Vandalism to Hauns Mill Sign[edit]

Thanks for the photo of the marker showing the history of Haun's Mill which was shot on Aug 4, 2006. My overview of the site shot on September 10, 2007 shows a stump where the sign was. Haun's Mill is out in the middle of a very rural area. It's a shame it was vandalized.Americasroof 20:39, 16 October 2007 (UTC)

Settlers weren't deliberately disobedient to Smith's counsel. Haun misled them.[edit]

I was skim reading this article today, and overall, it looks pretty good. However, I think that ANY WP article has room for improvement, and so I would like to suggest adding a point that has not been discussed in this article. There was no deliberate disobedience to the counsel of Smith on the part of the settlers. Some historical records show that Smith instructed Haun to move all the people out of the settlement prior to the massacre, or at least tell them that he (Smith) advised that they do so. However, Haun came back from this conversation with Smith and never said word one to the settler's about Smith's counsel. So, if there was ANY disobedience, it was on the part of Haun, NOT the settlers in general. Knowing what I know about the way the early "Saints" felt about "Brother Joseph," I know that most of the Saints who were there would have cleared out from the settlement if Haun had told them that Smith advised that they do so. Haun's choice to not do so deprived THEM of the right to choose for themselves, because as far as the settlers knew, no instruction had been given pertaining to doing anything else other than staying where they were at. As a matter of fact, these same historical records I referred to show that Haun came back from this meeting with Smith and told them to stay where they were, even putting them under covenant to stick together and not leave unless he (Haun) instructed them otherwise. I have verification of these facts for anyone who is interested. For now, though, with the facts as I have just laid them out, I think they perhaps call for a revision of that particular WP section about them. Any thoughts? --Jgstokes-We can disagree without being disagreeable (talk) 21:15, 25 August 2008 (UTC)

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Jacob Haun, not a Mormon?[edit]

I am confused. According to this article, Haun was not a Mormon. But in "The Work and the Glory," a historical fiction series, it is explained in volume 4 that Haun was not only a Mormon but that he deliberately ignored counsel from Joseph Smith to vacate the settlement and lead the settlers to one of the Church's strongholds, such as Adam-Ondi-Ahman or Jackson County. For verification of these facts, see "Church History in the Fulness of Times," pg. 201. Pg. 183 of the same volume says Haun's Mill was a Mormon settlement established by Haun. With these evidences, how can we justify the claim that Haun was not a Mormon? I feel this needs to be fixed. Thoughts? --Jgstokes-We can disagree without being disagreeable (talk) 06:41, 12 June 2013 (UTC)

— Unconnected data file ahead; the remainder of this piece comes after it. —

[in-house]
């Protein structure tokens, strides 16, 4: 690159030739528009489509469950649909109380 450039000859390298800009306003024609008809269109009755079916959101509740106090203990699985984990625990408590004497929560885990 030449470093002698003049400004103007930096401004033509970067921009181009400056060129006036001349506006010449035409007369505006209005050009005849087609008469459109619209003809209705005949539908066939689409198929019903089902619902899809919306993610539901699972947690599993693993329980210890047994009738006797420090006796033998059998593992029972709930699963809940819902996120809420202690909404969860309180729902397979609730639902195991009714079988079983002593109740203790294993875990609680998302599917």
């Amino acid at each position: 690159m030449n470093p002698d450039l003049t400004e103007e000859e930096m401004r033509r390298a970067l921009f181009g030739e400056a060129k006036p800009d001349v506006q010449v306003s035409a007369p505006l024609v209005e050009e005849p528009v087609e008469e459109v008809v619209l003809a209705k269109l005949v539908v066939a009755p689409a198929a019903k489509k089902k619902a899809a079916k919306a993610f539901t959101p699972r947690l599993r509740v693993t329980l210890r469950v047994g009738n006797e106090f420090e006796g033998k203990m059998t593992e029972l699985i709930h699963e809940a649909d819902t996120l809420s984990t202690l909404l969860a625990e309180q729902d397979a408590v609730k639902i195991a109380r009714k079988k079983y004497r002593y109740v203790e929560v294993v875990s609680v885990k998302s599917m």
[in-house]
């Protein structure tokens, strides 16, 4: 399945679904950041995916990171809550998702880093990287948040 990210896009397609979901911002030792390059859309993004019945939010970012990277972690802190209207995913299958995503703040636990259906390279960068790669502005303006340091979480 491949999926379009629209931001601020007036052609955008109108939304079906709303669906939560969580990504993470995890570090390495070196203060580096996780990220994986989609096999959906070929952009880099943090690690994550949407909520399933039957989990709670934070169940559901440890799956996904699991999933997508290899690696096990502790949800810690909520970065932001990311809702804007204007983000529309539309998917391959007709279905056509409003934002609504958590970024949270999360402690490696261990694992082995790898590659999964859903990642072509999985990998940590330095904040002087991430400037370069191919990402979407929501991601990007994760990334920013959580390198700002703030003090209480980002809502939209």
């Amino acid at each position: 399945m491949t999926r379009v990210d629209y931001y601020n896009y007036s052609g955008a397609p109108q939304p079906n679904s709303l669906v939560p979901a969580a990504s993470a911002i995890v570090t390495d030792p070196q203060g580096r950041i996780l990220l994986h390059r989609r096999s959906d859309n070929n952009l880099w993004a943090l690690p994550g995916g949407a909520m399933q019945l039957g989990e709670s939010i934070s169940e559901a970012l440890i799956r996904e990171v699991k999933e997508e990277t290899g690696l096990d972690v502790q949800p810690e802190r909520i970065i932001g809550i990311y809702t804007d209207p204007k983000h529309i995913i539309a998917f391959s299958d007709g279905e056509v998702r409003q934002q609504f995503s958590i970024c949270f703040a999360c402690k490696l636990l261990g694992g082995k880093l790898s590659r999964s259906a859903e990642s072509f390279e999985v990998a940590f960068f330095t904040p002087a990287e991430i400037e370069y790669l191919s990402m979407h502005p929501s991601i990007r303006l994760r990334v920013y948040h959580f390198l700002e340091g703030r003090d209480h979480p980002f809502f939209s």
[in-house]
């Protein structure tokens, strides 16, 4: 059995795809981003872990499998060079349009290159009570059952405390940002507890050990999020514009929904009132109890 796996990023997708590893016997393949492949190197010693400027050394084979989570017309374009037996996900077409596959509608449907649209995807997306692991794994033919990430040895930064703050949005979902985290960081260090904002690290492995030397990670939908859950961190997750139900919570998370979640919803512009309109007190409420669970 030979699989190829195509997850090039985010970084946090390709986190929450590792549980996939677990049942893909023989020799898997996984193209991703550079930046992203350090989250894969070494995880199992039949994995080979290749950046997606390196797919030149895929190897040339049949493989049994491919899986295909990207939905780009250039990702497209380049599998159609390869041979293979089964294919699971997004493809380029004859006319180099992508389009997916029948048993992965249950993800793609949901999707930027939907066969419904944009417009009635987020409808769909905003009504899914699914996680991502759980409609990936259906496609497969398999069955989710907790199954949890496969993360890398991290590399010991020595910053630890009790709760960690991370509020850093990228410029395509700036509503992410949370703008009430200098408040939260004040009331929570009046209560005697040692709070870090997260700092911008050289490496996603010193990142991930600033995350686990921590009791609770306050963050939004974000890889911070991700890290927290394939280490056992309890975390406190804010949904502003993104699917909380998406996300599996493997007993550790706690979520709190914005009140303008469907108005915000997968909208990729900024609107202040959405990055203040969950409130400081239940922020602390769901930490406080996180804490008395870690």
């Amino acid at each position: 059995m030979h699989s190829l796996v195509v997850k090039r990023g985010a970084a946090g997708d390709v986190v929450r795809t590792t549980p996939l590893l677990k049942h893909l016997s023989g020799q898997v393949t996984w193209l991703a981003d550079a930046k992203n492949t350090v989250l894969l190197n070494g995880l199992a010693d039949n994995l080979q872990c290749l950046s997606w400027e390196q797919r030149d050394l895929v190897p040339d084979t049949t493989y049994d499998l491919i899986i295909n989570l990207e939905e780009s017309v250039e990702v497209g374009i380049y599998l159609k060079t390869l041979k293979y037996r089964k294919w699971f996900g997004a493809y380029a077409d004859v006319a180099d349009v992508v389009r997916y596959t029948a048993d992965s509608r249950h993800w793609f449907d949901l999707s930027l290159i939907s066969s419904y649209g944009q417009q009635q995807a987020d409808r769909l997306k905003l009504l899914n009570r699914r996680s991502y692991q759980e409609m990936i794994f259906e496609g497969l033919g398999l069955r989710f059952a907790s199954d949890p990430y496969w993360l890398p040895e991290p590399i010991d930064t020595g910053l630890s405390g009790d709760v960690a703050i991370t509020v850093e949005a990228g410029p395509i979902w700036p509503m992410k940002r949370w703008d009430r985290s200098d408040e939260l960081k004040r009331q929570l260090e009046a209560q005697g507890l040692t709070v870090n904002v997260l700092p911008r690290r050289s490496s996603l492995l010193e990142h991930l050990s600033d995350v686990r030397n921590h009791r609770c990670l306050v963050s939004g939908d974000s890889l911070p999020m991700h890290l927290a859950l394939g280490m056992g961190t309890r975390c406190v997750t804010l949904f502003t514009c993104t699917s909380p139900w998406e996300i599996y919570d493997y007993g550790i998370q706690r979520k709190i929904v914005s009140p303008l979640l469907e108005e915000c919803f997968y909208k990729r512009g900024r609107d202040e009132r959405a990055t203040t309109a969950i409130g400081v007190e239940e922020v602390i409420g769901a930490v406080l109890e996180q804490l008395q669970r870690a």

Lund acknowledges that The Work and the Glory series is fiction, and as with all historical fiction it cannot be taken as literal fact, regardless of how accurate the author tries to be with certain details. On the other hand Alexander L. Baugh is a recognized historian, and I would give more credence to his statements (as reported in the Deseret New article in the citation) on this matter than Lund's artistic representation.
The Church History In The Fulness Of Times (Student Manual) in Chapter Fifteen: The Church in Northern Missouri, 1836–38 says the following: "Meanwhile, early in August, W. W. Phelps and John Whitmer located a site for a city, which they designated Far West, in northern Ray County. It was twelve miles west of Haun’s Mill, a small Mormon settlement established by Jacob Haun on Shoal Creek a year earlier. The Saints began gathering in the late summer and fall, and soon Far West and numerous smaller settlements sprang into existence." Nowhere that I can see does it say that Hawn was a Mormon. The Encyclopedia of Mormonism, in it's entry on the Haun's Mill massacre, does not state that Hawn was a Mormon. There are several other references that I looked up (based on the EoM article's references list) that also made no mention of Hawn as a Mormon.